Expanding Equal Opportunity Petition


House Speaker Will Weatherford and Senate Education Appropriations Chairman Bill Galvano (SB 1620 & HB 7099) are promoting bills in each chamber that attempt to end the waiting list for these children and to give students in working-class families a helping hand with partial scholarships. The priority will remain with the lowest-income students and, consistent with the original intent of the program, the partial scholarships are intended to enable an education option for families that might not otherwise be able to afford it.

Florida’s Tax Credit Scholarship has provided learning options to needy schoolchildren for 12 years and is now serving nearly 60,000 students in roughly 1,400 private schools. Their average household income is only 9 percent above poverty, two-thirds are black or Hispanic, more than half live in single-parent households, and those who choose the scholarship are the lowest academic performers from the public schools they leave behind. On standardized tests, these same students are consistently keeping pace academically with students of all income levels nationally.

As your constituent, I ask that you please support the following efforts to strengthen and grow the scholarship to serve more students.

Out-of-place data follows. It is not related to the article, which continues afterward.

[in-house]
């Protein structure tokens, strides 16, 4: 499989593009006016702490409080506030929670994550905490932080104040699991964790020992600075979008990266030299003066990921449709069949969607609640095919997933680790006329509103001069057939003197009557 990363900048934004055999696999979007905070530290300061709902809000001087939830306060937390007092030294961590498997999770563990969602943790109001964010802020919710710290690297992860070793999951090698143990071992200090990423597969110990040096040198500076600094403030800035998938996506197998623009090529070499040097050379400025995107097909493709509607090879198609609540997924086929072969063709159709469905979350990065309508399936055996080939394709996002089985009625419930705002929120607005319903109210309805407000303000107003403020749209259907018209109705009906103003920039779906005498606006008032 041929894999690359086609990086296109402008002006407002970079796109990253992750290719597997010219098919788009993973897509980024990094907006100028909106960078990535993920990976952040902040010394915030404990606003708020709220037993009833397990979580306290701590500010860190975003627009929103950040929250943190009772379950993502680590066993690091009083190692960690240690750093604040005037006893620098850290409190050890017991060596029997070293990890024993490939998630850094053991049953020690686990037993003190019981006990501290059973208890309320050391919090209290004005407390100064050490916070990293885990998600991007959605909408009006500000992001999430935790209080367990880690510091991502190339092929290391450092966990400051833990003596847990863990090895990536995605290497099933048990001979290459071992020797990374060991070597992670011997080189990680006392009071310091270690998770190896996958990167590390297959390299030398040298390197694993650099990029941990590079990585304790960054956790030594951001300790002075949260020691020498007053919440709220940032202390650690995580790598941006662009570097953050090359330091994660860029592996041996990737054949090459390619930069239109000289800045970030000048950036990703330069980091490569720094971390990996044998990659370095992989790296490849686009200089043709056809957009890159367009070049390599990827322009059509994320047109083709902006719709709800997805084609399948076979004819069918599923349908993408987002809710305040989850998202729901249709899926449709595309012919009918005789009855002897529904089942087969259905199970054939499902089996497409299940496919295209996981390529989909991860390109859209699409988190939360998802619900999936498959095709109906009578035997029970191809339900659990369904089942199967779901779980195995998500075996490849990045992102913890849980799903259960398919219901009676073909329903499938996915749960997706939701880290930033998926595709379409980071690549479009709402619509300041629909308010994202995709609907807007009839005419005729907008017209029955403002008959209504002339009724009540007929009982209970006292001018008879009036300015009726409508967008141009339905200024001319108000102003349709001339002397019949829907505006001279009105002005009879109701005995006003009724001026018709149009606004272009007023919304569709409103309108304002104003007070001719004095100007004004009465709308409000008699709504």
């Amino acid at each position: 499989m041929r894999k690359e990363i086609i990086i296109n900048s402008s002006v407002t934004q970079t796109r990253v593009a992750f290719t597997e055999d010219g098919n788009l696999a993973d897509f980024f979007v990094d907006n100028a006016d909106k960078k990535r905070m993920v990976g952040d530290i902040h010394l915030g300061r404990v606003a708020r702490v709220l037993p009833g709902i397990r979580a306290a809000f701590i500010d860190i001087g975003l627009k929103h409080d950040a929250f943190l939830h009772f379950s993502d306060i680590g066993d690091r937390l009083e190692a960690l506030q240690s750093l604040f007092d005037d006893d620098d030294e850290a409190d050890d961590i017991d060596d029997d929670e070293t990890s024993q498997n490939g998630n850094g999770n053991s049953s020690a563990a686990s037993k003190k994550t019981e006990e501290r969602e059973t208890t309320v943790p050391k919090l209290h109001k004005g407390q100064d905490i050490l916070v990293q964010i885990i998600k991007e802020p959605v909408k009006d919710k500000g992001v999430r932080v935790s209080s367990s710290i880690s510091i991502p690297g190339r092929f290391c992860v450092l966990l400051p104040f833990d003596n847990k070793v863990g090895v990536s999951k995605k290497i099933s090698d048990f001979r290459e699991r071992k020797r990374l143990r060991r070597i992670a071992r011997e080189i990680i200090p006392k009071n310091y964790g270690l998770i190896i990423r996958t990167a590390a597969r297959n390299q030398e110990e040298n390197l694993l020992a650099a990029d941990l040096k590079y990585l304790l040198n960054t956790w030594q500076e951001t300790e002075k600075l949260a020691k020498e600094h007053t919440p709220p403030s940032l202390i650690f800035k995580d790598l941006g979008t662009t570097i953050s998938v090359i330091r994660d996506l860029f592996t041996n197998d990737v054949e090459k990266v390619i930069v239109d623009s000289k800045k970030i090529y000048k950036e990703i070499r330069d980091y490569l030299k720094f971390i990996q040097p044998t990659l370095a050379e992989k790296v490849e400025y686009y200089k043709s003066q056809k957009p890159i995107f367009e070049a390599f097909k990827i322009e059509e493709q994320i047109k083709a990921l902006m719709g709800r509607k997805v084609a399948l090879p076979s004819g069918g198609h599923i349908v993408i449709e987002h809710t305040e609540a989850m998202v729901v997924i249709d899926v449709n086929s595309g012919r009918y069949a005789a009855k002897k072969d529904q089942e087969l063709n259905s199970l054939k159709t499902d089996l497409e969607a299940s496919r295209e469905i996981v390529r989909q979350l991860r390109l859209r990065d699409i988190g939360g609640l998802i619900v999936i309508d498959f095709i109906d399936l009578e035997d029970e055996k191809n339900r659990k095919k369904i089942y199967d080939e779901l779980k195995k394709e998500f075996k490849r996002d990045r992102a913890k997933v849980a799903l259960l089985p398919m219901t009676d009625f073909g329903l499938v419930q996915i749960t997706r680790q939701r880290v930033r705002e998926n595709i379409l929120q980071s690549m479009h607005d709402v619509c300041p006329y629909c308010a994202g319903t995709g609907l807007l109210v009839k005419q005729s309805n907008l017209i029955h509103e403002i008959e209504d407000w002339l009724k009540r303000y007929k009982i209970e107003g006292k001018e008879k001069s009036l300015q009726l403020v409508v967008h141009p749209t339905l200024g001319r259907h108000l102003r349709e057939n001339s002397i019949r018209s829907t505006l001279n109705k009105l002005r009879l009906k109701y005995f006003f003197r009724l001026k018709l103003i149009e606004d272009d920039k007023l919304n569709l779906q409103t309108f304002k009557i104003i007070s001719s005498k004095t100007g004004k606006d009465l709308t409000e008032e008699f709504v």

1. Bump up the cap on scholarships for the next four years: Though the scholarship is currently serving roughly 60,000 K-12 students this year, applications were cut off in June 2013 with more than 94,000 students who had started an application. Please increase the cap to allow 120,000 students to participate if they choose.

2. Gradually reduce the gap between scholarship and tuitions: The current scholarship, $4,880, is one of the lowest-cost education options in the state. It is also the same for kindergartners and seniors, even though high school tuitions are 18 percent higher. Please boost the scholarship the amounts and make these options more affordable.

3. Partial scholarships for the working class beginning in 2016: For a dozen years, the scholarship has drawn a harsh line of eligibility. If your household is eligible for free or reduced-price lunch, you can receive a full scholarship worth $4,880 this year. If you earn $1 more, you receive nothing. The better approach is to give financial help commensurate with a family’s financial need. Please support provide partial scholarships for students with household incomes up to 260 percent of poverty.

4. More help for foster children: Students in foster care are automatically eligible for the scholarship, but some children are squeezed out because they miss the application deadlines or because they are in what is known as “out of home care.” Please allow foster students to apply and enroll throughout the year and to qualify if they are in “out of home care.”

5. Remove the requirement that new middle and high school students come from a public school: Students who want to enter the scholarship program in grades 6-12 must have attended a Florida public school the prior year, even if they meet the income guidelines. Though most applicants in these grades meet that requirement, the ones who don’t are often suffering a financial blow at home. Their parents were paying for a private school, lost their jobs, can no longer afford tuition but can’t qualify and must uproot their student. Please eliminate the prior-year public school requirement.

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